State transportation officials are expected to pour an additional $500,000 into the Mattapan Square MBTA station, which opened in 2009 after $11 million in renovations.The additional renovations were expected to start this fall, but will likely be pushed back until next spring because community members have demanded more time to review the T’s latest restoration plans.
The original renovation, which at one point closed the trolley line for 18 months, was the first reconstruction of the station since the late 1920s, adding platforms, an MBTA police substation, and other improvements. The station serves as the terminus for the trolley run and serves as a stop for a number of buses from Dudley Square and Forest Hills.
But officials admit the project fell short, leaving behind a lack of bus stop signage, inadequate lighting, and poorly designed benches and shelters. Since then, the signage has been updated and replaced, cameras have been placed on the platforms, and lighting has been enhanced.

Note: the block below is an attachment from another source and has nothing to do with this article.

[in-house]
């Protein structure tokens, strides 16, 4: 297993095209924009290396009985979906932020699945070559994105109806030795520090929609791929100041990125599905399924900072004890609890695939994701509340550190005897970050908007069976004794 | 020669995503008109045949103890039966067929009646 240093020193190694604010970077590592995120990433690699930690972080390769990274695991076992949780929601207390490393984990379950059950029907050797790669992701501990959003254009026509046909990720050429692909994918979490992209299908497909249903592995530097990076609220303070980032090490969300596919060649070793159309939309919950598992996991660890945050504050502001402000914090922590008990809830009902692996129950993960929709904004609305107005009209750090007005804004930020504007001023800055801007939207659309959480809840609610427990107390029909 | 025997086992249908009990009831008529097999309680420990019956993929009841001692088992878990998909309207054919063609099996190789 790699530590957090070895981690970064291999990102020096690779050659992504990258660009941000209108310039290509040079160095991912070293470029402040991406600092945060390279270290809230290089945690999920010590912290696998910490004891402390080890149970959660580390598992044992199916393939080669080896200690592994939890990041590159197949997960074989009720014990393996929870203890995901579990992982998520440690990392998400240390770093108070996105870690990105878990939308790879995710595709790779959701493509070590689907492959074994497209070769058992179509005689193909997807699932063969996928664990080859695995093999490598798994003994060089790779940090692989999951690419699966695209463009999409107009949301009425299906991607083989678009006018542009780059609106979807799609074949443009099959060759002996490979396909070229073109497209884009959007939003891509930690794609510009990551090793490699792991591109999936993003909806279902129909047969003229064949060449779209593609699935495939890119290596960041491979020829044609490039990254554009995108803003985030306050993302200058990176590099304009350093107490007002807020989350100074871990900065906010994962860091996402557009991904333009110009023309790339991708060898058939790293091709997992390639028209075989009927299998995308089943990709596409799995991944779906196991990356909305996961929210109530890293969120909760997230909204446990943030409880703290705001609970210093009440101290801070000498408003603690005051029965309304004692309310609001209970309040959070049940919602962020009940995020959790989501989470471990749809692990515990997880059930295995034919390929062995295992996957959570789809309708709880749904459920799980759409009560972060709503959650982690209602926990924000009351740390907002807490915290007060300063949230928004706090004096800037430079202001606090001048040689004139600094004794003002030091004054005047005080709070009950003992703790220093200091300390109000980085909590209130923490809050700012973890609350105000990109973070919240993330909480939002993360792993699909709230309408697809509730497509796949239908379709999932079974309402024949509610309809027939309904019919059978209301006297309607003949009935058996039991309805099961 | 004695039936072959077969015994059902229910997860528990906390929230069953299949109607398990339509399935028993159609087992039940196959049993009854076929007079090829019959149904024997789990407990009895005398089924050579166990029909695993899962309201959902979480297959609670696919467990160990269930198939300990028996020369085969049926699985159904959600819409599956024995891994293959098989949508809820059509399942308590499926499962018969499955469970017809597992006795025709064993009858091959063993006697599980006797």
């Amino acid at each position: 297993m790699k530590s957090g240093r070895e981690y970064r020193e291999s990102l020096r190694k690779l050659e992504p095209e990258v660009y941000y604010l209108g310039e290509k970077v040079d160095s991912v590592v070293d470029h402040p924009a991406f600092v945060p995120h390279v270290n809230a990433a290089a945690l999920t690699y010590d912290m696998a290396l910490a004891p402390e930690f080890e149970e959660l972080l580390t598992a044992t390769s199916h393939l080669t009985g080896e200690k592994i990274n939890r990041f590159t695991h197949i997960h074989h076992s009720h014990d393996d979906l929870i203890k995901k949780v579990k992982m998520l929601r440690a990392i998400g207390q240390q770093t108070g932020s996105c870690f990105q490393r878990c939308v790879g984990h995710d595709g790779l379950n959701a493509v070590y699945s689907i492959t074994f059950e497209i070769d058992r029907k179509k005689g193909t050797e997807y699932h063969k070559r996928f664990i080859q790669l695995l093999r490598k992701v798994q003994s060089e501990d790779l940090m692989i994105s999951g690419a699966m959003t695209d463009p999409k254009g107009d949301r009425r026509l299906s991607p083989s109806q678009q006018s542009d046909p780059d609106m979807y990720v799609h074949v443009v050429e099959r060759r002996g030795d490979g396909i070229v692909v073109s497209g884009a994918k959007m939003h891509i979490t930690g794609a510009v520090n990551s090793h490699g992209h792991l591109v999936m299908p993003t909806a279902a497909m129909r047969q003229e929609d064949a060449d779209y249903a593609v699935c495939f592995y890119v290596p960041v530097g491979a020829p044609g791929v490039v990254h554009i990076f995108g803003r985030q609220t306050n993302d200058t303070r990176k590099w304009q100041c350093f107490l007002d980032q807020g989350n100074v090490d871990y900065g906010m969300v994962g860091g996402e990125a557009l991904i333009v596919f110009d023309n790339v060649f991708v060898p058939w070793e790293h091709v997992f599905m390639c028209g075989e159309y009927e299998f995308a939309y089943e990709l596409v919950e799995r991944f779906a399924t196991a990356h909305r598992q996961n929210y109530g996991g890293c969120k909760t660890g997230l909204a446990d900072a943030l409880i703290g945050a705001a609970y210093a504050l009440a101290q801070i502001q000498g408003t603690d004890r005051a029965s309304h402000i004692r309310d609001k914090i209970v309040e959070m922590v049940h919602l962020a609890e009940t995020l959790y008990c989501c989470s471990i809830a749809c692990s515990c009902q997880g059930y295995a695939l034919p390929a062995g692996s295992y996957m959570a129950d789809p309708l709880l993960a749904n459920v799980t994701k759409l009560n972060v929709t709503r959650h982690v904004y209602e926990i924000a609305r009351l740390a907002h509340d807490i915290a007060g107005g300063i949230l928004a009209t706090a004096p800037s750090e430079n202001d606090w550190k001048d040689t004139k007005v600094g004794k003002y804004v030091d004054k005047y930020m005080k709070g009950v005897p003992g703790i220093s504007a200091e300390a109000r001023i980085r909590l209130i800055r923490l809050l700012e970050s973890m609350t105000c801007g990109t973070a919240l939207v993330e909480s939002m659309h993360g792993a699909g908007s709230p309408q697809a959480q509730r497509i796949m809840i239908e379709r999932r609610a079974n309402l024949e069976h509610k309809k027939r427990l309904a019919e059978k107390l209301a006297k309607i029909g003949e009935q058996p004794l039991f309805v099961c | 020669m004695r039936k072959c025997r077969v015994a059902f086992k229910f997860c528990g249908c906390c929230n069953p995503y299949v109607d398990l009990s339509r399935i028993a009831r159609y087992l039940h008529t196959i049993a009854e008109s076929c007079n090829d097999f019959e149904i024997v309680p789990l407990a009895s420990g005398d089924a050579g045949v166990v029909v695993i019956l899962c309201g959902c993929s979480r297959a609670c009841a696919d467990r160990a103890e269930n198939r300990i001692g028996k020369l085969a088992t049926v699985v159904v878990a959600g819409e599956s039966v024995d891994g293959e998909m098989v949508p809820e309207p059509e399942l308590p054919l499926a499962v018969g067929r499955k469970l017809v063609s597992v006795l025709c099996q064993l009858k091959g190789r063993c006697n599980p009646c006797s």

With the use of federal stimulus funds, the upcoming work will involve revamping shelters to better handle harsh weather, with three overhead heaters instead of one. The T also plans to re-time the traffic signal in front of the station; feature artwork from Artists for Humanity and a community bulletin board on the platform; add more bike racks and better neighborhood ramps; place a clock atop the arch that serves as an entrance to the station; and improve drainage around the complex.
The plans were unveiled at a Tuesday night meeting at the Mattapan Branch Library with combative community residents. Barbara Crichlow, a local activist, said previous transportation officials had promised bigger bus shelters. She suggested officials should funnel funds towards better shelters instead of spending money on a clock.
“We are doing as much as we can with the funding,” said Erik Scheier, project director for the MBTA’s operations department. “We wish we had more.” He added of the stimulus funds: “We’re under a lot of pressure to spend this money quickly.”
Asked by one audience member if the agency could recoup some of the money spent on the original renovations because of the badly designed benches, officials said they would look into it but were unsure if that was possible.
Another meeting is planned for next month as officials look into alternatives for the benches. The agency is forming a working group to hash out the bench issues.